April 26, 2022
In June 2016, a so-called 1,000-year flood struck Ellicott City, Md., inundating the historic Main Street with overflow from the nearby Tiber Branch stream, killing two residents, and ruining businesses in its wake. Then, in May 2018, it happened again. A second catastrophic flood swept through downtown, destroying recently reconstructed buildings and claiming another life.
Since then, the government of Howard County, where Ellicott City is located, has secured millions in federal and state funding for its EC Safe & Sound plan, which aims to mitigate future floods by stabilizing endangered buildings and constructing drainage tunnels and storage ponds to safely contain floodwater. As climate change makes extreme weather events like the Ellicott City floods much more frequent, states and local communities across the country have had to develop similarly ambitious new policies and investments. But though governments and businesses must choose to implement the technologies, regulations, and best practices needed to avert climate catastrophes, the work of transitioning to clean energy, safe cities, sustainable food systems, and green infrastructure can only be carried out by human hands.
No matter how well-funded or ambitious, policies to address climate change will stall if they do not include education and workforce development strategies that provide workers with the skills needed to mitigate global warming and build climate resilience. Green workforce development depends first on accurately identifying the jobs and skills needed to address climate change, and second on developing and adequately investing in high-quality, accessible training that prepares workers for needed roles and connects them to job opportunities.
What is the Green Workforce?
“Green Goods and Services” (GGS) occupations, according to the Bureau of Labor Statistics (BLS), are those in “industries that produce goods or provide services that benefit the environment.” This definition of green jobs is intentionally broad. Green jobs comprise a wide array of occupations, including both emerging new roles and well-established “greening” (or “indirectly green”) jobs that incorporate new environmentally focused skills and tasks.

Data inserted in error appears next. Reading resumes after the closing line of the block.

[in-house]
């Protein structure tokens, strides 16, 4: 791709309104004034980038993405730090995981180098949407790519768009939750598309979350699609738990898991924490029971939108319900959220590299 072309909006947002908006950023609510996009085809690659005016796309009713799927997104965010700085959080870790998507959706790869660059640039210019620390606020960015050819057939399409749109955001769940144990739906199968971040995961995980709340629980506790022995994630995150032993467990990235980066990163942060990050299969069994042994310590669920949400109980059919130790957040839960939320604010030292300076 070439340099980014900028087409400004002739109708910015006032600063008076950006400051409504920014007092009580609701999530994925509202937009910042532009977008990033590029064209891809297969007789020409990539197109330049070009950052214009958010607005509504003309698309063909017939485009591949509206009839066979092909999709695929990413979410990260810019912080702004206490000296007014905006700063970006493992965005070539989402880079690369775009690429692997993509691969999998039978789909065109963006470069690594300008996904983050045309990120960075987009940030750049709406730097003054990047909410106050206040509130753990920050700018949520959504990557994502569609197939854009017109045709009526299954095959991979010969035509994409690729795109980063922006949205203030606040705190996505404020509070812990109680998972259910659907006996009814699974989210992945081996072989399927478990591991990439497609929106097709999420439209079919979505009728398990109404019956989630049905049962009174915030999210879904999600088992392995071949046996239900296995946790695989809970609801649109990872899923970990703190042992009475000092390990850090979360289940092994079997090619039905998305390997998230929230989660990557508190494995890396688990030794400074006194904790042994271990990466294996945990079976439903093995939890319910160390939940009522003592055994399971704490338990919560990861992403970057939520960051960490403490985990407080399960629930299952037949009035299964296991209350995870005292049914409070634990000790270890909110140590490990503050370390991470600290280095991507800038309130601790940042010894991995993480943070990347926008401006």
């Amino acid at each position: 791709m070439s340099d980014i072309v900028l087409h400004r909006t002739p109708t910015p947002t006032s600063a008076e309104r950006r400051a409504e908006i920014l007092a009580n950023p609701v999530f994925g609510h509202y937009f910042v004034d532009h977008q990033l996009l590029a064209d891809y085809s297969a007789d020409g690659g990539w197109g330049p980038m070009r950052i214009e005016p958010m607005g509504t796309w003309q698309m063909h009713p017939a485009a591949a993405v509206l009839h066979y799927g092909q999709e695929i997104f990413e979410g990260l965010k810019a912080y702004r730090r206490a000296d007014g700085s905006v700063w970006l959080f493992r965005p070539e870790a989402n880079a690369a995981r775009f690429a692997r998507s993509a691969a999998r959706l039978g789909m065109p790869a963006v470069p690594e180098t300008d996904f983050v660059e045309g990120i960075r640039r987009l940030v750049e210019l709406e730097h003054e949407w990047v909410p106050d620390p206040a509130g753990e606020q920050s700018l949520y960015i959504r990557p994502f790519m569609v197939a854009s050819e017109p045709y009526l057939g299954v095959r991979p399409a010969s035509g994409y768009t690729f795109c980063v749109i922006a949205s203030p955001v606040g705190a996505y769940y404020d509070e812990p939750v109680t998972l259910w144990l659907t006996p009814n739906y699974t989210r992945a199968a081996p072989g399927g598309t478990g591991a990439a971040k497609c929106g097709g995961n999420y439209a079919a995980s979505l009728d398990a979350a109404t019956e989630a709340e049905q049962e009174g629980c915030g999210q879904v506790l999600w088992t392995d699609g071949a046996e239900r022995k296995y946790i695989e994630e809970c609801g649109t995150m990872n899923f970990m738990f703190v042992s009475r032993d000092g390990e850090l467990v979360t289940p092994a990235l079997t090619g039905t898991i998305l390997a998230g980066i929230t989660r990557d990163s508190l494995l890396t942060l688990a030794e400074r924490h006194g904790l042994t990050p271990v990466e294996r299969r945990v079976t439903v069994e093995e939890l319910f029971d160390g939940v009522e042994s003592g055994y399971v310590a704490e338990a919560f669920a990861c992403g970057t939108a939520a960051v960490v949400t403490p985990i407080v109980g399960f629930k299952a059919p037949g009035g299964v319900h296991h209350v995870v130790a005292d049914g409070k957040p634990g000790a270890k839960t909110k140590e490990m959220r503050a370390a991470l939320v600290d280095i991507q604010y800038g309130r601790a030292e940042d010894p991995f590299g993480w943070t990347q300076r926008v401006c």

The solar and wind power industries provide good examples of emerging green jobs. Although modern solar and wind power technologies have existed since the 1970s, they were not cheap enough to use for public utilities until the 1990s, and BLS only began publishing data about solar panel installers and wind turbine technicians in 2012. The number of American workers in each occupation has more than doubled since then, to nearly 12,000 and nearly 7,000, respectively, in 2021.
On the other hand, many essential green jobs have been around for centuries. Betony Jones, a senior advisor at the U.S. Department of Energy (DOE), noted in a recent webinar that plumbers, pipefitters, electricians, operating engineers, and workers in other traditional skilled trades will be just as important to climate change mitigation as those in “new” occupations. In fact, established occupations in construction, manufacturing, and utilities make up a far larger share of the green workforce than emerging jobs.
Effective climate workforce strategies depend on an understanding of the number and growth of green jobs as well as clarity about the skills needs of individual occupations. Without careful strategic planning, newly designed training programs could be too small — leading to workforce shortages — or too large, leaving trainees with scarce opportunities to apply their new skills.
Estimating the combined number of emerging and existing green jobs is currently a major challenge. BLS’s GGS program was eliminated in 2013, just three years after it began. DOE, academic researchers, private labor market firms like LinkedIn and Emsi Burning Glass, and states such as New York produce important analyses about the size and growth of green workforces, but effective, systemic national strategies to support green workforce development may remain out of reach without the more comprehensive data that GGS used to provide.
Luckily, state and local practitioners are already leading the way with programs focused on parts of the green economy. And though the current lack of data would make a national green jobs plan difficult to execute, ongoing projects and the recently proposed federal budget reveal opportunities for building our green workforce development infrastructure in the near term.